Sat. Apr 20th, 2024

In 2008, Santa Ana was found to be the third most expensive Orange County cities to do business in, “according to the 14th annual Cost of Doing Business Survey from the Rose Institute of State & Local Government at Claremont McKenna College and Kosmont Companies in Los Angeles,” as published in the O.C. Register.

In 2009, the same study found that Santa Ana was the fourth most expensive city in Orange County, to do business in.  Click here to read that article in the O.C. Register.

Santa Ana also has some of the highest property taxes in the O.C. due to the passage of numerous SAUSD and Rancho Santiago Community College District bond measures.  A large chunk of the college bond was used to build a training academy for O.C. Sheriffs that we just didn’t need – our County is ringed by similar academies that are easily within thirty minutes of Orange County.

Isn’t it interesting that some of the BEST cities in Orange County charge the LEAST for business licenses?  Irvine, Tustin, Yorba Linda and Costa Mesa all rank amongst the cities with the LOWEST business costs.  Even Newport Beach has a much lower cost than Santa Ana. 

Drive around Santa Ana and you will see the result of their high business costs.  There are empty storefronts everywhere – and “going out of business” signs outnumber “grand opening” signs by a huge margin.

The City of Santa Ana is broke.  Our civic debt is about forty million dollars.  One way to start fixing this problem is to take a look at the cost of doing business in our city and consider lowering our business license fees. 

We also make it very difficult for new businesses to promote themselves.  When the new Geisha House restaurant opened up at the CityPlace shopping center, they were cited by City of Santa Ana inspectors because of their large pictorial murals, in their windows.  Isn’t that ridiculous?  They were done in good taste, leaving me to ponder why a business has to come begging to the city for every little thing they do.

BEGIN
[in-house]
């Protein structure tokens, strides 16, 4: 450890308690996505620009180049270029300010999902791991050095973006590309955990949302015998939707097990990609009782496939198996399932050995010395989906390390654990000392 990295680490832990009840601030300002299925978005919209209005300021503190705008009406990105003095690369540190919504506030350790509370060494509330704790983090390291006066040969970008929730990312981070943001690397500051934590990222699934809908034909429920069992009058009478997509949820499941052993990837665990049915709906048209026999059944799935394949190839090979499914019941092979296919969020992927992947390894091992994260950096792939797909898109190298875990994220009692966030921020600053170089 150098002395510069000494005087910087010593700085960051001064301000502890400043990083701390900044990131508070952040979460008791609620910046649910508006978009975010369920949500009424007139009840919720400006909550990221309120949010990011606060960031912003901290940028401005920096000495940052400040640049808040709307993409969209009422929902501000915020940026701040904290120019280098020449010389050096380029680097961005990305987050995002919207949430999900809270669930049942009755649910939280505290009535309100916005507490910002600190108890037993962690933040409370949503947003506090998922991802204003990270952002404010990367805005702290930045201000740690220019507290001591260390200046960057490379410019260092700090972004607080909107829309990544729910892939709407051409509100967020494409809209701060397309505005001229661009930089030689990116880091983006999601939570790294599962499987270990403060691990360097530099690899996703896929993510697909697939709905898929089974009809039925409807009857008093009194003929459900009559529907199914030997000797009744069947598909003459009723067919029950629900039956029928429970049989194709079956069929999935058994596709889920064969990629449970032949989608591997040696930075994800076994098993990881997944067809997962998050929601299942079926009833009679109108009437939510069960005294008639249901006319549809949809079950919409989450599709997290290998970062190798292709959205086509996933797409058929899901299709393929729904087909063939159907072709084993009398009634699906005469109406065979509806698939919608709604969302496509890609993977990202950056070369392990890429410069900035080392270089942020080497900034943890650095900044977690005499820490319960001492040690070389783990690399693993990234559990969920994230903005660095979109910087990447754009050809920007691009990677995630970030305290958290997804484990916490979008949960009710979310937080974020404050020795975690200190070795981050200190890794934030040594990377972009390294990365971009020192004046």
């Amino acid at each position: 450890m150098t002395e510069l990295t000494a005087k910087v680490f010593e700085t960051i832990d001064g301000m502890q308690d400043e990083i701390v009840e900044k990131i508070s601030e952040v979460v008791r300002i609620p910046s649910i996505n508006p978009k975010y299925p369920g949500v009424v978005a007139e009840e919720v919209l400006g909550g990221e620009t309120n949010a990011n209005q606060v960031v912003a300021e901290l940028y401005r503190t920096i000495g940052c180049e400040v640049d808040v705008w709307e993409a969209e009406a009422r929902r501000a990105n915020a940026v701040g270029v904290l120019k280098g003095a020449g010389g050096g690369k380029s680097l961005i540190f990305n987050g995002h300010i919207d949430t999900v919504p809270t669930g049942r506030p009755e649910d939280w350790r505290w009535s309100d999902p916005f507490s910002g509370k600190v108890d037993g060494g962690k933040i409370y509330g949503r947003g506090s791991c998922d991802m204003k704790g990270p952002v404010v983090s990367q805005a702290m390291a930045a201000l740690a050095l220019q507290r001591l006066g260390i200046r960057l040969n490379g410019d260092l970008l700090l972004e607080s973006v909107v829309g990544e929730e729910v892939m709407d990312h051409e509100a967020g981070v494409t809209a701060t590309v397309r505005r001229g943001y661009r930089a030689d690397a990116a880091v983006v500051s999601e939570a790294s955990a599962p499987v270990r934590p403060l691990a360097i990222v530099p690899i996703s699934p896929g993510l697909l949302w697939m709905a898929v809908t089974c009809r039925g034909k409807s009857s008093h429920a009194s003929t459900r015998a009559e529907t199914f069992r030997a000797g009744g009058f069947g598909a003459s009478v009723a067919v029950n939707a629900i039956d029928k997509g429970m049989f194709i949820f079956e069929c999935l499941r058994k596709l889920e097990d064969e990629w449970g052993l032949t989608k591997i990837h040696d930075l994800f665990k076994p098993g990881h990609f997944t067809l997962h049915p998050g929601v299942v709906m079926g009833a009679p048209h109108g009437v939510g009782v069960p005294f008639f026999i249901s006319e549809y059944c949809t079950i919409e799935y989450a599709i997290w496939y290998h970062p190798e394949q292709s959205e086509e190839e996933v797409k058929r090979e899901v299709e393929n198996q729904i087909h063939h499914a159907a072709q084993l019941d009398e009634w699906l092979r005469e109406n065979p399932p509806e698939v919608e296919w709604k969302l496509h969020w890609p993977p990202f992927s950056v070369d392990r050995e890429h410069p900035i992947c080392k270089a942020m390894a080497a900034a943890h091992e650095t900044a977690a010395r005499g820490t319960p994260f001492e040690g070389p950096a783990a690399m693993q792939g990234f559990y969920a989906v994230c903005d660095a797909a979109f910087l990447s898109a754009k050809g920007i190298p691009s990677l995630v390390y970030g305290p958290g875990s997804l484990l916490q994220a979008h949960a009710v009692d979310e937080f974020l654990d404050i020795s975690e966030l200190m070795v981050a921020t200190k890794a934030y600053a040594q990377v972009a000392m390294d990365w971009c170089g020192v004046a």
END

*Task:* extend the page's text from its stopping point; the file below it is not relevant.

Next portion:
And what else have we done in Santa Ana to discourage new businesses?  When Buffalo Wild Wings wanted to open a new location in town, off of 17th, a group of residents, led by local business owner Mike Tardiff, sued them!  They were supposed to anchor a new collection of restaurants, near Tustin Ave., next to Orchard Supply Hardware.  They ended up deciding to go elsewhere.  That food court is now seriously hurting.

Tardiff is now in charge of the business development committee for a community organization called “Sacred,” that is chaired by local attorney Alfredo Amezcua, who is running for Mayor of Santa Ana against incumbent Miguel Pulido.

And our City Council voted against allowing certain big retailers to locate in town, in an attempt to mollify their union allies.  The result?  We lost a brand new Best Buy that might have opened up at the CityPlace.  Instead, it opened up on Tustin Ave., in Orange.  I was just there yesterday.  They have a music center too, that competes directly with Fountain Valley’s Guitar Center.  Who knows how many jobs and tax revenue we lost in that transaction!

And when Curacao was interested in opening up in Santa Ana, our city leaders said, no gracias, as this is a non-union superstore.  They went to Fountain Valley instead.

Isn’t it time for Santa Ana Mayor Miguel Pulido to stop the nonsense and help make Santa Ana a place that businesses will want to locate in?  He is in the fight of his life right now, with the aforementioned Amezcua running against him.  What a great opportunity for Pulido to convene a meeting with our business community to announce a new, business-friendly approach at City Hall.

Here is what you can do: Click here to contact the Santa Ana City Council.  You can contact City Manager Dave Ream’s assistant, Mark Lawrence, at MLawrence@santa-ana.org.



By Editor

The New Santa Ana blog has been covering news, events and politics in Santa Ana since 2009.

One thought on “Santa Ana is the fourth most expensive city in the O.C. to do business in”
  1. I know it’s a different entity, but it’s the icing on the cake: I was just disgusted to fill out my annual Business Property Statement for the county. It’s the annual property tax that businesses pay for any equipment and supplies they purchase, year after year! Think you’re done after paying sales tax for a purchase? nope!

    Business Personal Property includes, but is not limited to:
    Machinery
    Equipment
    Furniture
    Fax Machines
    Photocopiers
    Computers
    Telephones
    Desks & Chairs
    Bookcases
    Supplies

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